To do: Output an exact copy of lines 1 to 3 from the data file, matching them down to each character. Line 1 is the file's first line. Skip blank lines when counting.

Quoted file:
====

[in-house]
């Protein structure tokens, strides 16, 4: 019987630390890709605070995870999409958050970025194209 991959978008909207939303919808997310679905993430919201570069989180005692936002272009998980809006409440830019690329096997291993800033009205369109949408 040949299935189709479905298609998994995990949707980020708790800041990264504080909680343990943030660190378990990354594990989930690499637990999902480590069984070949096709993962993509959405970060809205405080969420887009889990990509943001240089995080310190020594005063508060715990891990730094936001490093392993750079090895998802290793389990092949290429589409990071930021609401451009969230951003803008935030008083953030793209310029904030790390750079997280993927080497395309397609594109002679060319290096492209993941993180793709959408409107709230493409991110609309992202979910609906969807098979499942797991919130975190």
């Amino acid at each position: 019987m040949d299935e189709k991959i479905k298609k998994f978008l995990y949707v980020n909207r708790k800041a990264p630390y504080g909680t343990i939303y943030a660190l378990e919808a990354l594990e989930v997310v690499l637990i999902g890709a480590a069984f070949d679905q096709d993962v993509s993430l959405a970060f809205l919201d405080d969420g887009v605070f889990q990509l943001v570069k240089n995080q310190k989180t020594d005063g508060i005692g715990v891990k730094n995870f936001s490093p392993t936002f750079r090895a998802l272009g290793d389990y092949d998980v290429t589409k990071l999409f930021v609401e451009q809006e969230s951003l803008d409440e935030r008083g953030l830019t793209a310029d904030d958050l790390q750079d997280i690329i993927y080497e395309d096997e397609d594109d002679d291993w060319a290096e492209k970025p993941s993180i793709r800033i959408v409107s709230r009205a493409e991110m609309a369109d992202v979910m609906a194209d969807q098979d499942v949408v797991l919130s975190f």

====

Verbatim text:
[in-house]
């Protein structure tokens, strides 16, 4: 019987630390890709605070995870999409958050970025194209 991959978008909207939303919808997310679905993430919201570069989180005692936002272009998980809006409440830019690329096997291993800033009205369109949408 040949299935189709479905298609998994995990949707980020708790800041990264504080909680343990943030660190378990990354594990989930690499637990999902480590069984070949096709993962993509959405970060809205405080969420887009889990990509943001240089995080310190020594005063508060715990891990730094936001490093392993750079090895998802290793389990092949290429589409990071930021609401451009969230951003803008935030008083953030793209310029904030790390750079997280993927080497395309397609594109002679060319290096492209993941993180793709959408409107709230493409991110609309992202979910609906969807098979499942797991919130975190």
């Amino acid at each position: 019987m040949d299935e189709k991959i479905k298609k998994f978008l995990y949707v980020n909207r708790k800041a990264p630390y504080g909680t343990i939303y943030a660190l378990e919808a990354l594990e989930v997310v690499l637990i999902g890709a480590a069984f070949d679905q096709d993962v993509s993430l959405a970060f809205l919201d405080d969420g887009v605070f889990q990509l943001v570069k240089n995080q310190k989180t020594d005063g508060i005692g715990v891990k730094n995870f936001s490093p392993t936002f750079r090895a998802l272009g290793d389990y092949d998980v290429t589409k990071l999409f930021v609401e451009q809006e969230s951003l803008d409440e935030r008083g953030l830019t793209a310029d904030d958050l790390q750079d997280i690329i993927y080497e395309d096997e397609d594109d002679d291993w060319a290096e492209k970025p993941s993180i793709r800033i959408v409107s709230r009205a493409e991110m609309a369109d992202v979910m609906a194209d969807q098979d499942v949408v797991l919130s975190f």